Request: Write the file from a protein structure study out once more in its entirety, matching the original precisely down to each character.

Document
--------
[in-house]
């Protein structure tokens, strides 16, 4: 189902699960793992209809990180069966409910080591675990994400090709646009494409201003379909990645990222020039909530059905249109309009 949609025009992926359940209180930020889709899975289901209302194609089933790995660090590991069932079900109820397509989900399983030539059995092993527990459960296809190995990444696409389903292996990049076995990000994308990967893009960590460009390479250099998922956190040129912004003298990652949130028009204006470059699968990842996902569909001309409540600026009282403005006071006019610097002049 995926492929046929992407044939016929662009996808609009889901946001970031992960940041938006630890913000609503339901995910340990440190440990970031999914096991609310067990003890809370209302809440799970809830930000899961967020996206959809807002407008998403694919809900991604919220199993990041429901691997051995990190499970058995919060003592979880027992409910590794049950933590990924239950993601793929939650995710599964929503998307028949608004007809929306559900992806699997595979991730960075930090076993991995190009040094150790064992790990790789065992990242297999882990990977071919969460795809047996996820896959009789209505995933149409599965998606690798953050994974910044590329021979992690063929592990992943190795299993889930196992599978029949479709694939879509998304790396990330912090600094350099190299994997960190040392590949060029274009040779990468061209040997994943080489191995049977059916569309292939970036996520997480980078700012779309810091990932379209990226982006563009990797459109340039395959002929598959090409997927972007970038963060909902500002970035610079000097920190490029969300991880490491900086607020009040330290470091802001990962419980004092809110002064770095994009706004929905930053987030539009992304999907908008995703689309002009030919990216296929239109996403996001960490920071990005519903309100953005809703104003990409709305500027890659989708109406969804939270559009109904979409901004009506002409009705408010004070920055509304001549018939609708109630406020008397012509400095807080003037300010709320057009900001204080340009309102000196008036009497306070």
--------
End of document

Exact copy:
[in-house]
């Protein structure tokens, strides 16, 4: 189902699960793992209809990180069966409910080591675990994400090709646009494409201003379909990645990222020039909530059905249109309009 949609025009992926359940209180930020889709899975289901209302194609089933790995660090590991069932079900109820397509989900399983030539059995092993527990459960296809190995990444696409389903292996990049076995990000994308990967893009960590460009390479250099998922956190040129912004003298990652949130028009204006470059699968990842996902569909001309409540600026009282403005006071006019610097002049 995926492929046929992407044939016929662009996808609009889901946001970031992960940041938006630890913000609503339901995910340990440190440990970031999914096991609310067990003890809370209302809440799970809830930000899961967020996206959809807002407008998403694919809900991604919220199993990041429901691997051995990190499970058995919060003592979880027992409910590794049950933590990924239950993601793929939650995710599964929503998307028949608004007809929306559900992806699997595979991730960075930090076993991995190009040094150790064992790990790789065992990242297999882990990977071919969460795809047996996820896959009789209505995933149409599965998606690798953050994974910044590329021979992690063929592990992943190795299993889930196992599978029949479709694939879509998304790396990330912090600094350099190299994997960190040392590949060029274009040779990468061209040997994943080489191995049977059916569309292939970036996520997480980078700012779309810091990932379209990226982006563009990797459109340039395959002929598959090409997927972007970038963060909902500002970035610079000097920190490029969300991880490491900086607020009040330290470091802001990962419980004092809110002064770095994009706004929905930053987030539009992304999907908008995703689309002009030919990216296929239109996403996001960490920071990005519903309100953005809703104003990409709305500027890659989708109406969804939270559009109904979409901004009506002409009705408010004070920055509304001549018939609708109630406020008397012509400095807080003037300010709320057009900001204080340009309102000196008036009497306070």